A final race to watch in Pennsylvania is the 17th Congressional District, which features two incumbents: Keith Rothfus of the former 12th Congressional District and Conor Lamb of the former 18th Congressional District.


The U.S. House races in Maine will make history no matter who wins because the seats  will be determined using ranked choice voting (RCV). In the 1st Congressional District, incumbent U.S. Rep. Democrat Chellie Pingree and Republican challenger Mark Holbrook said they will not rank candidates. Meanwhile, independent candidate Marty Grohman has been an outspoken backer of RCV.

Incumbent U.S. Rep. Republican Bruce Poliquin is facing Democratic challenger Jared Golden and independents Tiffany Bond and Will Hoar in the 2nd Congressional District. The two independents in the race are forecasted to receive a little over 4 percent of the vote share. Under the traditional single-winner plurality system, the two independents could pull enough votes from the other candidates to “spoil” the race. A “spoiler effect” does not occur with RCV however, because votes are counted until one candidate secures a majority.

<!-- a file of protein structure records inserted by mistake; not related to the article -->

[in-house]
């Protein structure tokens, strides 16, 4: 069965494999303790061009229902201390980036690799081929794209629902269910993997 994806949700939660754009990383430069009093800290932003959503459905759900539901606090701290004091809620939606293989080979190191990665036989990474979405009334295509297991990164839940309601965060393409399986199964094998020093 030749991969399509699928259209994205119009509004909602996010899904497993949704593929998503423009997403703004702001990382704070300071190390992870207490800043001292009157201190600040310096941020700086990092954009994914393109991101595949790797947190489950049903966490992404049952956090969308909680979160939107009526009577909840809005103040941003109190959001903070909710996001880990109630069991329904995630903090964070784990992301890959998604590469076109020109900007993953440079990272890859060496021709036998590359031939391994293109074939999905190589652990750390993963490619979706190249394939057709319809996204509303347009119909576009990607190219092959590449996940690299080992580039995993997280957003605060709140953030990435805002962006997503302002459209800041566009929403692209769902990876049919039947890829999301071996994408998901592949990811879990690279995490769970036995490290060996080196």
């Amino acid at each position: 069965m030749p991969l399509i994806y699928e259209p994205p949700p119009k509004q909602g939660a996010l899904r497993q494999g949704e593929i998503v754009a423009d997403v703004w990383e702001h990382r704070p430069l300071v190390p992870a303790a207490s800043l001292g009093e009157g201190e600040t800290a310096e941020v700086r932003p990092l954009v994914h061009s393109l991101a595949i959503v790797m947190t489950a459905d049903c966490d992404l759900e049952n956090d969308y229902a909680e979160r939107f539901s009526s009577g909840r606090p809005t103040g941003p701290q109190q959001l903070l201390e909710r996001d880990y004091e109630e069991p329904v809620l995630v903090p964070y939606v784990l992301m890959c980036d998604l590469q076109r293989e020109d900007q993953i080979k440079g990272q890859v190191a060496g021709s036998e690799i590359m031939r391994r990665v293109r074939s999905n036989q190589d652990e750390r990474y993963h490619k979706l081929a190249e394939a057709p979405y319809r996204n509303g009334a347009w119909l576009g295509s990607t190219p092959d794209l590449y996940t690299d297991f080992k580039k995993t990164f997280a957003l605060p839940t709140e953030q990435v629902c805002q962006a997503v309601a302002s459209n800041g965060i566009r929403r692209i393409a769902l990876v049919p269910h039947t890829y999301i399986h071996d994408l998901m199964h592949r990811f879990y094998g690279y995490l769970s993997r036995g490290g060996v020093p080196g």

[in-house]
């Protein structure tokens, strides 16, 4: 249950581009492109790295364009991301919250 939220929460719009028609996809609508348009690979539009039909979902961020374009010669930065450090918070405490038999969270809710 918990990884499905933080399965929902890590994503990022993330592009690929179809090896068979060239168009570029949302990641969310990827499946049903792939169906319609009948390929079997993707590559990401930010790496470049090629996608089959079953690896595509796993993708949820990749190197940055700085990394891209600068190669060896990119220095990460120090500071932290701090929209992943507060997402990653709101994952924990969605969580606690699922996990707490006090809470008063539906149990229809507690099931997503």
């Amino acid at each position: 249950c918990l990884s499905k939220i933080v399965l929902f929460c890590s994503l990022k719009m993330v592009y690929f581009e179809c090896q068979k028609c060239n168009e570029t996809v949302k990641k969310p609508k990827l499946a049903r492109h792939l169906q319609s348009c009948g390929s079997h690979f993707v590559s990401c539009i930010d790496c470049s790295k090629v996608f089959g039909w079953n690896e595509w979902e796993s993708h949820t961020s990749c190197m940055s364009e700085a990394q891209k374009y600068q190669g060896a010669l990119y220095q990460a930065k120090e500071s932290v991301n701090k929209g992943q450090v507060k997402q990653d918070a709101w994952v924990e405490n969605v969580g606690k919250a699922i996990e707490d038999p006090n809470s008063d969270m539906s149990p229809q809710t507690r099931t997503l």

Overall Projections

If Democrats retake the House in 2018, it will likely be by a very slim margin of seats. Monopoly Politics projects the outcomes for 379 of the 435 seats at the highest level of confidence—projections which have proven to be 99.9 percent accurate. Of those, 206 seats are projected to go to Republicans, and 173 to Democrats.

The remaining 56 seats are too competitive to call with a high level of confidence, but a few could make the difference in control of the House.

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Could our projections be wrong?

There are some instances in which Monopoly Politics’ projections — though made with our highest level of confidence — might be off. There are two potential reasons.

First, our high-confidence projections may be inaccurate due to a change in voter behavior. Our projections take into account only the last presidential election’s partisan dynamic. Whether the shift from 2012 to 2016 was temporary or indicative of a lasting “Trump Effect” could impact the accuracy of our 2018 projections. Consider, for example, the close race in Iowa’s 3rd Congressional District. The district favored Obama in 2008 and 2012, then swung to Trump in 2016. Polls show the Republican incumbent is trailing, though Monopoly Politics projects a Republican winner.